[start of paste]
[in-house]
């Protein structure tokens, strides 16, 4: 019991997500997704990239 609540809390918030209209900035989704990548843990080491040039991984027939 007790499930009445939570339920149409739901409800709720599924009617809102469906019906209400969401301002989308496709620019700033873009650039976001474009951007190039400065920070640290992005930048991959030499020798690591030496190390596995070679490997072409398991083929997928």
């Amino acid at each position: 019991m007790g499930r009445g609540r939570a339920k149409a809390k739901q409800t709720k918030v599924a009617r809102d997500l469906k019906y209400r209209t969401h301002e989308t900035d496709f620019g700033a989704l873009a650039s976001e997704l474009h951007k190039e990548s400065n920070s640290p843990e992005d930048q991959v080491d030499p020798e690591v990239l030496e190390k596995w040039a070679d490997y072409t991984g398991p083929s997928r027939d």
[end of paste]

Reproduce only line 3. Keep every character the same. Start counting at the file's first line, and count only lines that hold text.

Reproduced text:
């Amino acid at each position: 019991m007790g499930r009445g609540r939570a339920k149409a809390k739901q409800t709720k918030v599924a009617r809102d997500l469906k019906y209400r209209t969401h301002e989308t900035d496709f620019g700033a989704l873009a650039s976001e997704l474009h951007k190039e990548s400065n920070s640290p843990e992005d930048q991959v080491d030499p020798e690591v990239l030496e190390k596995w040039a070679d490997y072409t991984g398991p083929s997928r027939d």